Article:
Growing From the Inside
Article ID: 15189
Age Group: Adult
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Posted: September 23rd. 2012
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If you self-identify as Pagan, I am positive your library either is in the process of or does have many books that detail about how to build an altar and the proper tools recommended to assist in making you feel a vital part of our faith. But is materialism and the designation of a “sacred space” really all there is to us? A religion that espouses “Nature as Sacred” neatly pigeonholes that same sacred space to a corner in the room?
Paganism is a living, breathing and organic modern faith with ancient roots. Don’t misunderstand me – I am not saying that Paganism is unbroken or untouched for the past 50, 000 years since the sinking of Atlantis. What I am saying is that modern Paganism has teachings, which are drawn from our past, the times when our ancestors lived and walked the land. Most likely this land was never vacated for many generations. People remained in the places they lived for many hundreds (or even thousands) of years, pushed only when empires came and exiled them by force or else natural disasters took place. Simple research in itself will reveal that many ancient cults and faiths grew out of Domestic Cults. In other words, religion was an organic process that began at home.
The faith of our ancestors was not a faith forced on them from the outside. Like the analogy of the baby chick that will die if you force the egg to be broken rather than allowing the creature to break free and grow on its own, religion began on the inside. It began around the hearth, the community fire. It began with stories and songs. It began with women telling women the secrets of child rearing, dealing with the men, and working together as a community. Religion began with men working in the fields and watching boys become men, the latter attempting to find their place in the world. Religion grew and changed, spreading from place to place as people traveled and shared their personal experiences. Ideas were exchanged. Gradually, the Domestic Cults that venerated the spirits around them, highly respected their Elders, and venerated their ancestors who came before them were at some point established as Mystery Rites that either became part of a city-states’ Temple or else a religious movement.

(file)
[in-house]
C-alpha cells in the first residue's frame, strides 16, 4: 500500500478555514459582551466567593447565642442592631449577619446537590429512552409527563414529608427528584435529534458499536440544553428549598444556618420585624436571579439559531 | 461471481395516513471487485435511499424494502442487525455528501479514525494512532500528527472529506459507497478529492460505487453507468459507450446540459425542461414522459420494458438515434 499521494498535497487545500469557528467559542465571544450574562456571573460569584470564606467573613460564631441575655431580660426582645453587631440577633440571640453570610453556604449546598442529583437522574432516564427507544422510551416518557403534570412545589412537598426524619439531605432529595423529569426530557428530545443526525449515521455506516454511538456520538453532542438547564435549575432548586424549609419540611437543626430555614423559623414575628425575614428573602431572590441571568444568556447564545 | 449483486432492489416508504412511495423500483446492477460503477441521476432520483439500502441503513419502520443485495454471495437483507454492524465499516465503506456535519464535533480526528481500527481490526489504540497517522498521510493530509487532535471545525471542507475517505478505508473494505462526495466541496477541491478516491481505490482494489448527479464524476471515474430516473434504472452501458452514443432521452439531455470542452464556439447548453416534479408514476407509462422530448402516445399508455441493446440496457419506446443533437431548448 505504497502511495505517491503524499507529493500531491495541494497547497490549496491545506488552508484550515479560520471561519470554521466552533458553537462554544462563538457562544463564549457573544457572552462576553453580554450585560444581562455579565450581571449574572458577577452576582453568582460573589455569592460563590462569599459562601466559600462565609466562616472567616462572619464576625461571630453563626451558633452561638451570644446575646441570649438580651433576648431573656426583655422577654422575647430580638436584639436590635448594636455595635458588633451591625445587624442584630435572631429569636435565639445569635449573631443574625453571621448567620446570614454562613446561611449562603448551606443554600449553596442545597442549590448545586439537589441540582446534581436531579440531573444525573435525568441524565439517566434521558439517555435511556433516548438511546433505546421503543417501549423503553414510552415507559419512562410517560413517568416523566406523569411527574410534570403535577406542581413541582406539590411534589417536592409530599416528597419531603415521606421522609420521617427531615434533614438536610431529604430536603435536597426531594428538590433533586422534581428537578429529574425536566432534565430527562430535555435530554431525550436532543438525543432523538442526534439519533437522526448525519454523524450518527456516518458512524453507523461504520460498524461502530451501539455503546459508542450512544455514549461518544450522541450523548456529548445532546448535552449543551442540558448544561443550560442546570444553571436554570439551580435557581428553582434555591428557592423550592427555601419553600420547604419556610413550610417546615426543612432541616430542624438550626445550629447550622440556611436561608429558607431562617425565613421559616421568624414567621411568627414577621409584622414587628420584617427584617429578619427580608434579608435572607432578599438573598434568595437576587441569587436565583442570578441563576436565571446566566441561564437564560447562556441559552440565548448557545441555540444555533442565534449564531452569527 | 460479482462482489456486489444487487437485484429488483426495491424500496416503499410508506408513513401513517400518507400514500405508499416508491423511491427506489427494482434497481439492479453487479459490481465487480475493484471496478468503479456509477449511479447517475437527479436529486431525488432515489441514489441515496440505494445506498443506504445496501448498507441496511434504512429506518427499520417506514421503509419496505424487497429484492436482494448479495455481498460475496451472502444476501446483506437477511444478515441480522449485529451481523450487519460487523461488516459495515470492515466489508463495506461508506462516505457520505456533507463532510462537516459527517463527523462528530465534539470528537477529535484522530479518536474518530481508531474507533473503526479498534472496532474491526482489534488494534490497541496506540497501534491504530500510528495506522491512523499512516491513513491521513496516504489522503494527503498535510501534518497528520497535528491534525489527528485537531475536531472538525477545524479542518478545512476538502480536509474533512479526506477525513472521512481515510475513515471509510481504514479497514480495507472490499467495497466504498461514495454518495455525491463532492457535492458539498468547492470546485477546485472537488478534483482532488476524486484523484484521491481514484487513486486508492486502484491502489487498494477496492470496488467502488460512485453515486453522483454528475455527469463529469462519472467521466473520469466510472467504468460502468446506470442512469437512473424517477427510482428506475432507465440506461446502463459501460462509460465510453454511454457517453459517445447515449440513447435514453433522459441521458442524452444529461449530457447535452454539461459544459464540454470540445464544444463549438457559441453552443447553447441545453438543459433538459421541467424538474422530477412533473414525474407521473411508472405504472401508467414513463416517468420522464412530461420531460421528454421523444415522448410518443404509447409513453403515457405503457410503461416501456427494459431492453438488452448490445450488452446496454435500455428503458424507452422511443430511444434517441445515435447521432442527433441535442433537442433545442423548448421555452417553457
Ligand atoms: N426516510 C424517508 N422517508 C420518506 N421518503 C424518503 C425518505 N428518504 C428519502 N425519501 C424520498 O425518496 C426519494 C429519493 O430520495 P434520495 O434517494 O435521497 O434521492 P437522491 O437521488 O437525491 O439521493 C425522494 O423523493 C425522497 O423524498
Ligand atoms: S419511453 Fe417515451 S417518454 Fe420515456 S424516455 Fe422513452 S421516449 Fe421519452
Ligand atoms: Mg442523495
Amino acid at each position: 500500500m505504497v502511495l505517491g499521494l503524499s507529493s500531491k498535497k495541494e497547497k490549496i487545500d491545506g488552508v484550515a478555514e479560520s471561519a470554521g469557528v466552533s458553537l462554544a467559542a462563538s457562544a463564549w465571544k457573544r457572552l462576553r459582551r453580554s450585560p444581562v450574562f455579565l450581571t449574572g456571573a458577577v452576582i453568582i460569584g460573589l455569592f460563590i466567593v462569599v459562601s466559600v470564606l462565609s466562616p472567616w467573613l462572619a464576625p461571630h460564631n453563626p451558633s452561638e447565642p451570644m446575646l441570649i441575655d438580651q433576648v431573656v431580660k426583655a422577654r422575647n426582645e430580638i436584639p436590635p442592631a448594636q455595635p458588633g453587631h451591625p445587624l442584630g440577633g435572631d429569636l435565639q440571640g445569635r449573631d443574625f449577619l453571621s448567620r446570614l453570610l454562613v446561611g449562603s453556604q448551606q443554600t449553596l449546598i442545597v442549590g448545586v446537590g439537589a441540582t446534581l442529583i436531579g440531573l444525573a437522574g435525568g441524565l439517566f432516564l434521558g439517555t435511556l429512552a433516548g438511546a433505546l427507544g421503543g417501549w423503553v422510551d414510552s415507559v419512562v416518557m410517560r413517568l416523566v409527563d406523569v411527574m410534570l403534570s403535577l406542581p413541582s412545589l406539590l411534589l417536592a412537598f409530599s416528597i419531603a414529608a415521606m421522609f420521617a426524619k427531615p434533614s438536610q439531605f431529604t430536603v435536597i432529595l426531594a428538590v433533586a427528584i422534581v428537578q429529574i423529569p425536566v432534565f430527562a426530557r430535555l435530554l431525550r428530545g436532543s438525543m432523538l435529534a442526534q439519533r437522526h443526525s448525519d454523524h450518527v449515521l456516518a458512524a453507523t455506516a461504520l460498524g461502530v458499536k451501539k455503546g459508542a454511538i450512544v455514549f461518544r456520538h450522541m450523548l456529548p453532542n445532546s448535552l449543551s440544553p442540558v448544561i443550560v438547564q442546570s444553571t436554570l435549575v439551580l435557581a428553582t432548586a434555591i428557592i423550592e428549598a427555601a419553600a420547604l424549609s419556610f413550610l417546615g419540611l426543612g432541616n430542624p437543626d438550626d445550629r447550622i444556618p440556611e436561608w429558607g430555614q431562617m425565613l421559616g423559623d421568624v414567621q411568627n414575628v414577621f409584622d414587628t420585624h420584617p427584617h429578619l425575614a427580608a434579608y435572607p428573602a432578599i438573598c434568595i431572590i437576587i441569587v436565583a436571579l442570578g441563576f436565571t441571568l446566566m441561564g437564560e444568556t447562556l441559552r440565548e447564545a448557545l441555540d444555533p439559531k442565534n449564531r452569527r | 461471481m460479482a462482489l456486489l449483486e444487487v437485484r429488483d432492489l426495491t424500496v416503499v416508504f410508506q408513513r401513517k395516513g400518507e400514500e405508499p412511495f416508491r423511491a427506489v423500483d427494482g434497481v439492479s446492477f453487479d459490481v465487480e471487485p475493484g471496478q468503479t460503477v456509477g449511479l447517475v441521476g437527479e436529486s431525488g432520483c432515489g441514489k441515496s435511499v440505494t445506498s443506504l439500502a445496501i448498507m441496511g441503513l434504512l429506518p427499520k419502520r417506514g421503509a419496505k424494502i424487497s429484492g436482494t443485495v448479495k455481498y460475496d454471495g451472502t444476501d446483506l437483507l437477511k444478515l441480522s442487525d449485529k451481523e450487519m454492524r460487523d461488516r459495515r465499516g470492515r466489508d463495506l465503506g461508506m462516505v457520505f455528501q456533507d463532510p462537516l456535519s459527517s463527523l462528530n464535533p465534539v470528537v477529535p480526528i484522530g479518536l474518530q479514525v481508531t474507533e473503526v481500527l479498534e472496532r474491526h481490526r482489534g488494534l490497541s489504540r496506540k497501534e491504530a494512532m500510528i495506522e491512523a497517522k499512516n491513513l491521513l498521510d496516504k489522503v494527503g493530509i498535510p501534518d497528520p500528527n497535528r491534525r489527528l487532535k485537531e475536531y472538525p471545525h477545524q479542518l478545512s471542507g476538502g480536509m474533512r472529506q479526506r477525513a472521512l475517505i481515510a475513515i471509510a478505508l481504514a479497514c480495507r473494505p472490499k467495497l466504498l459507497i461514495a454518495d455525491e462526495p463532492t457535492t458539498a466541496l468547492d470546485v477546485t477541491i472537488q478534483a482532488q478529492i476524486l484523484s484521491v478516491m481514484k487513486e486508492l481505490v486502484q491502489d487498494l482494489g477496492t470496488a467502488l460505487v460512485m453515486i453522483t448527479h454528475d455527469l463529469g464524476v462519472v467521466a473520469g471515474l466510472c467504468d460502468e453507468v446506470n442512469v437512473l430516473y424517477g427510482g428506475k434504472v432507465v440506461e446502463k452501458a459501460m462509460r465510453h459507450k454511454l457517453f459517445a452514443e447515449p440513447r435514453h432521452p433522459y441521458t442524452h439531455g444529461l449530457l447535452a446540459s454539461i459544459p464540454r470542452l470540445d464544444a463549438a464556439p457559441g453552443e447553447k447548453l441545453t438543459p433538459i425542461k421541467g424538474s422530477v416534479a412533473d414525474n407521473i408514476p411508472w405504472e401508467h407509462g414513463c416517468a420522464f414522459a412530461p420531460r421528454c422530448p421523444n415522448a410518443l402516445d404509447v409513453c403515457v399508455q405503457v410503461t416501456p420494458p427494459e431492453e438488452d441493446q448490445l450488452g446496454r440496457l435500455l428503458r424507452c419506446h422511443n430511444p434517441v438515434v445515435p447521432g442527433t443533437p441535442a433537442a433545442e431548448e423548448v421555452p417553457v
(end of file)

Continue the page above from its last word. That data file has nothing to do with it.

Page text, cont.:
But whatever state-sponsored religions might have come and gone with empires, the families at home retained some remnant of their faith. Religion continued on, because families and faith were inseparable. One thing remains clear: there is a real Mystery at the center of your home.
Our religion is in danger of becoming materialized, if it has not already been. Too many people obsess with details about tools, altars, and “getting rituals right.” They fixate over grimoires and books, hardly reading through any and mostly wanting visitors to be shocked or impressed that they have such a collection of occult paraphernalia! Precious stones such as amethysts, malachite, and others are valued above the very rocks beneath our feet. Is this what our faith has come down too…expensive trinkets that become worthless when we leave our bodies?